Category Archives: Development

The development of our LMS specification. Part 2: Why?

This is part 2 of an update from the Bloomsbury LMS project team about the development of our LMS specification and is especially relevant if you are planning an Open Source solution for your library management system. A PDF version is available for printing and reading off line.


1. Context

In 2012 a group of the Bloomsbury Colleges and Senate House Libraries found they had a common vision for a 21st Century LMS shared service.

As captured in Part 1 of this case study, the project team worked through a robust but agile process of developing a Functional Specification – agreed and prioritised to suit all 6 consortia partners.

Part 2 of this case study is a more generic view on the purpose of a Functional Specification. This is at a time when possibly HE libraries are questioning their value in a marketplace where all next generation systems can claim to deliver the same functionality.
Checking the value is more than valid – the time, effort and commitment required to develop a Specification is significant. Even adapting another institution’s or adopting something like the “Unified (‘Next Generation’) Library Resource Management System” still takes time to validate and tailor the content.

2. What is the purpose of a specification?

A 21st Century LMS is best seen in the setting of enterprise IT – part and parcel of the business and administration systems that underpin the purpose of a university.

A specification is not simply about the selection and tender process for a commercial supplier (whether for software, consultancy or other services).

The specification is an important part of any selection process, but offers far more to the institution in terms of a successful implementation and operational service.

Specifications underpin critical factors such as:

  • Process mapping and understanding
  • Ownership and stakeholder engagement
  • Cultural change
  • Testing, above all
  • Acceptance and sign off
  • Operational services

3. Does an Open Source solution need a specification?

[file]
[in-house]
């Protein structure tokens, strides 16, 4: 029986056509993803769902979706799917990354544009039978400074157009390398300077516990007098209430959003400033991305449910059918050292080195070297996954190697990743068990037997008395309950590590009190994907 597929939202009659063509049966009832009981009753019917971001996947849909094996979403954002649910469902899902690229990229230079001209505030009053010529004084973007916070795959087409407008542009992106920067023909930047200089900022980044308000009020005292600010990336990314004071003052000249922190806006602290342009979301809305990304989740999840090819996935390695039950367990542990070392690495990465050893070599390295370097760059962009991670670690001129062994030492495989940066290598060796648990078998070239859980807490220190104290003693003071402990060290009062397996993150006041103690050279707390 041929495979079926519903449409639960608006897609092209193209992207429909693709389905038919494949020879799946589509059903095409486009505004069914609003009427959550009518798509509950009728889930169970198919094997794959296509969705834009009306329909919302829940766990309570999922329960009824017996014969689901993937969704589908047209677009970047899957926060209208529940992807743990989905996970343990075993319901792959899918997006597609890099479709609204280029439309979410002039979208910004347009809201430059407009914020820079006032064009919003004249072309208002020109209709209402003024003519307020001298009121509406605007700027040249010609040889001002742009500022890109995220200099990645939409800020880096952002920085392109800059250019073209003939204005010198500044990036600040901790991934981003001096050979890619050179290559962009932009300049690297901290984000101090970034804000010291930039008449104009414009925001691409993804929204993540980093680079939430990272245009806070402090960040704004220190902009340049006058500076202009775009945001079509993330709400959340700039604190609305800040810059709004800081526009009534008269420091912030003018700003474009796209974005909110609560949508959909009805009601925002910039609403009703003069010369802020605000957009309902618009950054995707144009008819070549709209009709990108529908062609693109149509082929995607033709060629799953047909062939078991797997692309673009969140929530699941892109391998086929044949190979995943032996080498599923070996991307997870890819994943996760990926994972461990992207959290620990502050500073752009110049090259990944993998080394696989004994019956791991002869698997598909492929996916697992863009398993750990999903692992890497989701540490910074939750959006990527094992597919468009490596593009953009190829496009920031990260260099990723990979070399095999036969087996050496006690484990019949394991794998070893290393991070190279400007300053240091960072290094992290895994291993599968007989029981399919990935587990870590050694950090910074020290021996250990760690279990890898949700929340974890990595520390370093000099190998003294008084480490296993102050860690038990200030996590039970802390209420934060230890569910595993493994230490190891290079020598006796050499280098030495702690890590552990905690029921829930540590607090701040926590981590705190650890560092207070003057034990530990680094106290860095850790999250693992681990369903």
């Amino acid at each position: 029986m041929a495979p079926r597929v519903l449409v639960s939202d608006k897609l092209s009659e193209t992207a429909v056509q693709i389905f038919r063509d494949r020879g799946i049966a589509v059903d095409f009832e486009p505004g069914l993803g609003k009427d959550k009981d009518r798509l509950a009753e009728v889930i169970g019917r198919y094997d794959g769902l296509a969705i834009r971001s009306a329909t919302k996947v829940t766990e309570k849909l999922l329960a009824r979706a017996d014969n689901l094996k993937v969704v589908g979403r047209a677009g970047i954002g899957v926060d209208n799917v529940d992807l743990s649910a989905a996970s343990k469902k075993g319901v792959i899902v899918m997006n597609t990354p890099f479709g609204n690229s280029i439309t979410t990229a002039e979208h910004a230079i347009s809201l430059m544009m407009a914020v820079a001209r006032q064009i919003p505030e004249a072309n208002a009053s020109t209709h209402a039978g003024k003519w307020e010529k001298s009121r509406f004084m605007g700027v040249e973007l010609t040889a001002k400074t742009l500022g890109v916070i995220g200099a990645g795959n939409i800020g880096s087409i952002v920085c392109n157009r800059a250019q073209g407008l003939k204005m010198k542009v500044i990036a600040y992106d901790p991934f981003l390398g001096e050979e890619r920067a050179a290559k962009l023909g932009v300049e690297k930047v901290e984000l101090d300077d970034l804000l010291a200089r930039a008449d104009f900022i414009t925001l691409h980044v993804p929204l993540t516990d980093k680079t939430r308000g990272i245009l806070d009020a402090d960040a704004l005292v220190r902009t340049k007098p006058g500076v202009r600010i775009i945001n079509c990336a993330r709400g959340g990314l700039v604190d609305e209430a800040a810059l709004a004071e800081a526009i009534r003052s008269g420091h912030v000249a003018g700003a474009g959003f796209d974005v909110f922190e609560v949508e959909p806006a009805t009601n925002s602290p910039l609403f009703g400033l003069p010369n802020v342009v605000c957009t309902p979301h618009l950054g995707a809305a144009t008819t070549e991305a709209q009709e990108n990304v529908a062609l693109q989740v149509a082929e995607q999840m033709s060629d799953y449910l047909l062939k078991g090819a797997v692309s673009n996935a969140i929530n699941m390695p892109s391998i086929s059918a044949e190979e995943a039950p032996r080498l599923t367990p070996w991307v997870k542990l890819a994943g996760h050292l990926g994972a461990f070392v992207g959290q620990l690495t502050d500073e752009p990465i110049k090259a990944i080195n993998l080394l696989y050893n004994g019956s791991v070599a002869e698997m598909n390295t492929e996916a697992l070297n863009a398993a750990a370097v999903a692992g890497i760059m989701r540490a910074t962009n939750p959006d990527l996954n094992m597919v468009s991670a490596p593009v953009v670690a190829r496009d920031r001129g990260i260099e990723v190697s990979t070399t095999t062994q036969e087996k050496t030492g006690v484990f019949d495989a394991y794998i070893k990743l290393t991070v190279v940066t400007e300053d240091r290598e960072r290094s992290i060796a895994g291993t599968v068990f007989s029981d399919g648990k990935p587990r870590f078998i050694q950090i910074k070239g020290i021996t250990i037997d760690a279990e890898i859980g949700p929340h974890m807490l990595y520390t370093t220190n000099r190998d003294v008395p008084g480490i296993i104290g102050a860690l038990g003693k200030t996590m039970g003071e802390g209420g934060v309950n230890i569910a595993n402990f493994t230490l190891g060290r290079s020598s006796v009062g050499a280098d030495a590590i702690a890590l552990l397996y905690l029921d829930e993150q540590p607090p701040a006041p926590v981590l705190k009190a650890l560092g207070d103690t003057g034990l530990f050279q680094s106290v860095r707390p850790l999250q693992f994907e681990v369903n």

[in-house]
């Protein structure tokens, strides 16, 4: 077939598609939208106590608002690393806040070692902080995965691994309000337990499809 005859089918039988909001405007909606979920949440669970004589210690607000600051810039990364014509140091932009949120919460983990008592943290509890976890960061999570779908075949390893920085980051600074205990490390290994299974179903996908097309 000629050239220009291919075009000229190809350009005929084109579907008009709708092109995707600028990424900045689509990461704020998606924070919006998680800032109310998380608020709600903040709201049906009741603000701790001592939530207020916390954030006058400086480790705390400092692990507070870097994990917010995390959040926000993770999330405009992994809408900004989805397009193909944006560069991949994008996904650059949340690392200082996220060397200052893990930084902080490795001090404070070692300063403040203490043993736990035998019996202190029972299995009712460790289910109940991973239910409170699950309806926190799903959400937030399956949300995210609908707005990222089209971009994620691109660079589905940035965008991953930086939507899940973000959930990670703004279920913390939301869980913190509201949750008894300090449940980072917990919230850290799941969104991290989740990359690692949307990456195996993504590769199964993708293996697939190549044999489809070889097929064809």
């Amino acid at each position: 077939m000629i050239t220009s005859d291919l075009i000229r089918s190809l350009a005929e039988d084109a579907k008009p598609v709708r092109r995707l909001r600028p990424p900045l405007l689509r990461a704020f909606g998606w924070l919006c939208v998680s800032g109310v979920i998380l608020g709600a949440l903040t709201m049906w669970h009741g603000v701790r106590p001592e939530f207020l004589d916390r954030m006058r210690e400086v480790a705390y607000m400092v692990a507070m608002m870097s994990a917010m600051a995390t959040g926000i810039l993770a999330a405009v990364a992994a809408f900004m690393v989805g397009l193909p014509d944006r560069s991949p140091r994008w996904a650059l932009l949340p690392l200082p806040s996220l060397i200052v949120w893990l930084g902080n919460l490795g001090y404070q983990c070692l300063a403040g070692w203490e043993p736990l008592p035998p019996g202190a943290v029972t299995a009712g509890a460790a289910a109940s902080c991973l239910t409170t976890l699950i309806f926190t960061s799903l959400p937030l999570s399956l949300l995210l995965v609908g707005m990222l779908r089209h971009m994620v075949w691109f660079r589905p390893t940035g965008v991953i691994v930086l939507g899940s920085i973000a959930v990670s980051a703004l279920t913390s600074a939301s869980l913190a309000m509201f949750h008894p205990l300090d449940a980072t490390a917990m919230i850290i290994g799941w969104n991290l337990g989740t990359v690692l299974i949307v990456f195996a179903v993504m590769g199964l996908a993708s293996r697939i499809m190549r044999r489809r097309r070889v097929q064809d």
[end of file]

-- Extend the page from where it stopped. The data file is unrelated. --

Unequivocally, yes.

As above, specifications have a far wider role to play than basic selection of a new commercial system or service.

In some ways, the specification is more important as there may well be more development or implementation work to get an open source system fully operational. You as the owner of the system need to know your requirements inside out to make sure they work as
needed, or can be adapted within the constraints of the software – or developed using a third party product.

The benefits of having a specification as listed above are equally valid for open source, in particular:

  • How do you know what to implement without having clearly unpicked critical processes?
  • How do you know what to test?
  • How will you be able to support the operational system?

You don’t have the same safety net on the open source front that you have with a commercial system.

Commercial support and other services related to previous or next generation LMSs may be poor in reality, but you have a contract. In theory at least, there is legal comeback as a last resort.

That said, unless an institution is fortunate enough to have a full blown systems development capability, external support services in some form will be required for successful implementation of this enterprise solution. Even if that just takes the form of an IT contractor or three.

Once more the value of a specification comes into play – so all parties involved in developing the new system are working to the same script.

Open source or not.

Written by Sharon Penfold, BLMS Project Manager.

The development of our LMS specification. Part 1: What, how and why?